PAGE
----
Curbing resistance development: Maximizing the utility of available agents

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5 Scopus citations


BACKGROUND: Ventilator-associated pneumonia (VAP) in hospital intensive care units (ICUs) is associated with high morbidity and mortality. Effective treatment of VAP can be challenging due to a high prevalence of Pseudomonas aeruginosa and multidrug-resistant (MDR) pathogens as causative organisms. OBJECTIVE: To present the etiology of VAP in the United States (including national resistance trends of common nosocomial pathogens) and review dosing strategies aimed to optimize pharmacokinetic-pharmacodynamic parameters of antimicrobial agents. SUMMARY: The majority of nosocomial pneumonia cases are caused by gram-negative pathogens, most commonly P. aeruginosa, Enterobacter spp., A. baumannii, and K. pneumoniae. S. aureus is the most common gram-positive pathogen, with 55% of VAP isolates exhibiting methicillin resistance. Combination therapy is recommended when MDR pathogens and P. aeruginosa are suspected, although short-course therapy and deescalation should be considered when appropriate to reduce the risk of resistance. Optimized dosing strategies are important in increasing the probability of achieving successful outcomes. For example, when administering intravenous β-lactam therapy, prolonged infusion can be effective in increasing the T > MIC. CONCLUSION: Clinicians need to be familiar with local antibiograms as well as regional resistance trends in order to choose appropriate therapy for VAP. Optimized dosing strategies can be effective in increasing the probability of attaining pharmacokinetic-pharmacodynamic targets predictive of successful clinical outcomes.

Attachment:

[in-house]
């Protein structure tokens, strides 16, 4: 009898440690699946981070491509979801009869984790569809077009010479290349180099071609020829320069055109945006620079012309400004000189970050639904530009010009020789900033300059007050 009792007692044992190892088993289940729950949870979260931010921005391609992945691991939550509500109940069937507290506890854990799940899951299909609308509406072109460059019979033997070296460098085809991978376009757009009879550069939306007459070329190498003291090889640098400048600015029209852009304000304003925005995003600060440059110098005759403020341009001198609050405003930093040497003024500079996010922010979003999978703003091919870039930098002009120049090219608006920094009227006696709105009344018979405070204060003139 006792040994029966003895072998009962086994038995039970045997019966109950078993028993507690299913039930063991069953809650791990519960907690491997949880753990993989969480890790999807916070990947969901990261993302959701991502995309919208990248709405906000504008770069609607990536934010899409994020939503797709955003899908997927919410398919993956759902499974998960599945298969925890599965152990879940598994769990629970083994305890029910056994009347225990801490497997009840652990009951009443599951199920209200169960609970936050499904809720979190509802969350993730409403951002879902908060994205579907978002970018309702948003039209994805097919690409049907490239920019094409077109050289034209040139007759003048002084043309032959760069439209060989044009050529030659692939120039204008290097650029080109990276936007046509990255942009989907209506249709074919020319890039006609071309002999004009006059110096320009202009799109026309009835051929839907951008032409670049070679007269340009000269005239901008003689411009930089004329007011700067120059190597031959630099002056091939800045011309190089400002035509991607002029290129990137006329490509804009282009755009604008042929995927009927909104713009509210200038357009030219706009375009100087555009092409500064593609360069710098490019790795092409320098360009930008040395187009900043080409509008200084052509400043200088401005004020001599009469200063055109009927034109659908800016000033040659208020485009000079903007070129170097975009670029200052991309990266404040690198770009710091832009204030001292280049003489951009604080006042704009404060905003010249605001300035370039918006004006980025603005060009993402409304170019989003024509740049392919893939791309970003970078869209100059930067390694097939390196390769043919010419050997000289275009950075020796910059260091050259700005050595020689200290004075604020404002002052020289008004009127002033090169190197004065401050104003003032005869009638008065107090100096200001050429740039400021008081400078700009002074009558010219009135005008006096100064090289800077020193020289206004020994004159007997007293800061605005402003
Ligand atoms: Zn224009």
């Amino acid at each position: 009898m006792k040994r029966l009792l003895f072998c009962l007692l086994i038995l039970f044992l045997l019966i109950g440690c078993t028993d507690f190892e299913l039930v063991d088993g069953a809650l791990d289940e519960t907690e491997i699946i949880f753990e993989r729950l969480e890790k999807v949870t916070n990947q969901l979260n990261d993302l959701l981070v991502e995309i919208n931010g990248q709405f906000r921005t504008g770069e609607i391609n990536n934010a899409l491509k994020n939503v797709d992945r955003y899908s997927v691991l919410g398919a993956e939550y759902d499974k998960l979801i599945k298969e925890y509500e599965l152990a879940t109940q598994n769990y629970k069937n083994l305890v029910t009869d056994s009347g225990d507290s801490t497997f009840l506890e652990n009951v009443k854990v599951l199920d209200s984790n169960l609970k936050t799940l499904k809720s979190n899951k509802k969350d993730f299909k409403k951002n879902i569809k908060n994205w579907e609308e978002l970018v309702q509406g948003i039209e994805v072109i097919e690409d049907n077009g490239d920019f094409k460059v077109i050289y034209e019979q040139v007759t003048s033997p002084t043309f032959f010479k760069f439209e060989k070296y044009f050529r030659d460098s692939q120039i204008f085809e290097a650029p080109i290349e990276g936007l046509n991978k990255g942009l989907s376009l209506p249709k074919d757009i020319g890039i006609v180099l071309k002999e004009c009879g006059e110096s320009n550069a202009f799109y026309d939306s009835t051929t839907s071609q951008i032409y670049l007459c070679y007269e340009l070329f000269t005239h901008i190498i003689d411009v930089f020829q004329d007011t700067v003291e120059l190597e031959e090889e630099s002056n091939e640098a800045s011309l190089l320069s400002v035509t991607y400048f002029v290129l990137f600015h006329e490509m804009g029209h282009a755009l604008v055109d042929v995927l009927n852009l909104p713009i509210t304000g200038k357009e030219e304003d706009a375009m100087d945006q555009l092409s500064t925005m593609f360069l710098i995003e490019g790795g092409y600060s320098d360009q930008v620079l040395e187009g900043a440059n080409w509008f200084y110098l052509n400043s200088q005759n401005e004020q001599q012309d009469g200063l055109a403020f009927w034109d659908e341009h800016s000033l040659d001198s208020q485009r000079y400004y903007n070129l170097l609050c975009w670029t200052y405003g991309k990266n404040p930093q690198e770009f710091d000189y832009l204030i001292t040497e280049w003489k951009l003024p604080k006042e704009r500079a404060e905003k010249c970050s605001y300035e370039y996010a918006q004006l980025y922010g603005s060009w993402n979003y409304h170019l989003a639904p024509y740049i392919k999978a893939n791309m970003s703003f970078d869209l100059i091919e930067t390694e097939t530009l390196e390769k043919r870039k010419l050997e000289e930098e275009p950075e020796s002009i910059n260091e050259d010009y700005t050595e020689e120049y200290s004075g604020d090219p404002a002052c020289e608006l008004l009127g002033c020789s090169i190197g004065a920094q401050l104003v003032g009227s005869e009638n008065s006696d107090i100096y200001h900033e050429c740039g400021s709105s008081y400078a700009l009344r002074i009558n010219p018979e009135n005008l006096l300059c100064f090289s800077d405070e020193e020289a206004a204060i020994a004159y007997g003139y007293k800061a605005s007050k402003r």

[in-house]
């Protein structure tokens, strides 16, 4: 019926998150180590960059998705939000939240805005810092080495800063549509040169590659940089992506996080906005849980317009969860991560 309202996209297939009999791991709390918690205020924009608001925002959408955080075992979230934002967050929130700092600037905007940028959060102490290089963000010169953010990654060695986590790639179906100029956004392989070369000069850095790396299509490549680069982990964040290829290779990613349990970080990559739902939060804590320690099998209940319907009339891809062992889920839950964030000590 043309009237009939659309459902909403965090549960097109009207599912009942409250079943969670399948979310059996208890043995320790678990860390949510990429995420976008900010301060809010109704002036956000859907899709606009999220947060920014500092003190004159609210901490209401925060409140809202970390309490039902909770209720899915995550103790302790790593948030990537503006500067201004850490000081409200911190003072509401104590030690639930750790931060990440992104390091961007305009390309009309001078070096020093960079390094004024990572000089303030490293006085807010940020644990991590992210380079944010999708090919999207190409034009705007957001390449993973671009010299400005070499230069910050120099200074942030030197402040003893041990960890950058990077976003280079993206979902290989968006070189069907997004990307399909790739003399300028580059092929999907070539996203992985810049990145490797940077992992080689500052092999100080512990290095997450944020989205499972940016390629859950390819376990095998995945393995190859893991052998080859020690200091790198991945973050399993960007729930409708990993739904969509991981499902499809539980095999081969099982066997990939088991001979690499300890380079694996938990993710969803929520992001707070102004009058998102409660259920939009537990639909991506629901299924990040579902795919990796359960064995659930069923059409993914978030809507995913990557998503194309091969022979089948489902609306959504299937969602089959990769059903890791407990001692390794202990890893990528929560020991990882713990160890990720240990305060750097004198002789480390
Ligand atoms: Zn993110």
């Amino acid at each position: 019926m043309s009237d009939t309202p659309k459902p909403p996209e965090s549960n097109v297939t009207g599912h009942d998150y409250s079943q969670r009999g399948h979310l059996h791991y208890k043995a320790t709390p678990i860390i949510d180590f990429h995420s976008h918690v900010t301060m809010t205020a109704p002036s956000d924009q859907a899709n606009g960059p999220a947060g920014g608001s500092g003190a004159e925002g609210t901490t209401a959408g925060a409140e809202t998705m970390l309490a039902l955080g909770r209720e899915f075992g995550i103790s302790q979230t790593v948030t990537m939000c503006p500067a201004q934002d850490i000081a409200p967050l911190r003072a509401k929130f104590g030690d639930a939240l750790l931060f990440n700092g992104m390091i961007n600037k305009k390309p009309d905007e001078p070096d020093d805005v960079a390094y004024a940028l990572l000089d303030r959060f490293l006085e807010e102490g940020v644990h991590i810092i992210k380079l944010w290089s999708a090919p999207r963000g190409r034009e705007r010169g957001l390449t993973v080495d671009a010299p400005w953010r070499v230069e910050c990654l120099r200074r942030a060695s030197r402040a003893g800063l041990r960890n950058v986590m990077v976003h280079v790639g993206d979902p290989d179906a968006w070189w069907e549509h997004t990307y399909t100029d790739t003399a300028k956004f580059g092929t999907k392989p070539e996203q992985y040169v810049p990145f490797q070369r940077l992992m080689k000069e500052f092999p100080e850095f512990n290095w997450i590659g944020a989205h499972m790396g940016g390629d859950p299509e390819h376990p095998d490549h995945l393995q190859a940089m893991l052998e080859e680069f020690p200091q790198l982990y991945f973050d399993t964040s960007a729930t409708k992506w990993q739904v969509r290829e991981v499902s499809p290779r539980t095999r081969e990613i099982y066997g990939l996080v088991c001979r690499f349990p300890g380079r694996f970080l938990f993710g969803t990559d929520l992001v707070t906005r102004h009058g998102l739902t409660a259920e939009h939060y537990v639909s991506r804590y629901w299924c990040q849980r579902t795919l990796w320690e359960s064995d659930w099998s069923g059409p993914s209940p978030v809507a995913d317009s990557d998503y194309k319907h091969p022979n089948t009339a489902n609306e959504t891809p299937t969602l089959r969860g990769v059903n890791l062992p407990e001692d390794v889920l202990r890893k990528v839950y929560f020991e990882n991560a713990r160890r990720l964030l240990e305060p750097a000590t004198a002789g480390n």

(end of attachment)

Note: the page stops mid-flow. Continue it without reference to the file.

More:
Original languageEnglish
Pages (from-to)S5-S9
JournalJournal of Managed Care Pharmacy
Issue number5 SUPPL.
StatePublished - Jun 2009

ASJC Scopus subject areas

  • Pharmacy
  • Pharmaceutical Science
  • Health Policy


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